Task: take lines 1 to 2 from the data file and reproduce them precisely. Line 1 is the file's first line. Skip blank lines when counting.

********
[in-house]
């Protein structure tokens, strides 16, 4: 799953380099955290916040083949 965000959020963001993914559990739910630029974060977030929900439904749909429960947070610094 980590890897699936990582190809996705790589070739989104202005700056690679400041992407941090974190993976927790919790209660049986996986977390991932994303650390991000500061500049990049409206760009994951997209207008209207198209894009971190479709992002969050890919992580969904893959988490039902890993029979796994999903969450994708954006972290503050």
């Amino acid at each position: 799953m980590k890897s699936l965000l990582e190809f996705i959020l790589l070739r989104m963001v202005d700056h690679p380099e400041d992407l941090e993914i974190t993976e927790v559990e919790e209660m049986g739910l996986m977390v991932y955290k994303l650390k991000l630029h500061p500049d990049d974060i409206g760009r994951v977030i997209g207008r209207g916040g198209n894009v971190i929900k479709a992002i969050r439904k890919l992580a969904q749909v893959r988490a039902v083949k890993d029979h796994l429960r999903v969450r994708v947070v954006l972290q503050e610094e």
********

[in-house]
């Protein structure tokens, strides 16, 4: 799953380099955290916040083949 965000959020963001993914559990739910630029974060977030929900439904749909429960947070610094 980590890897699936990582190809996705790589070739989104202005700056690679400041992407941090974190993976927790919790209660049986996986977390991932994303650390991000500061500049990049409206760009994951997209207008209207198209894009971190479709992002969050890919992580969904893959988490039902890993029979796994999903969450994708954006972290503050």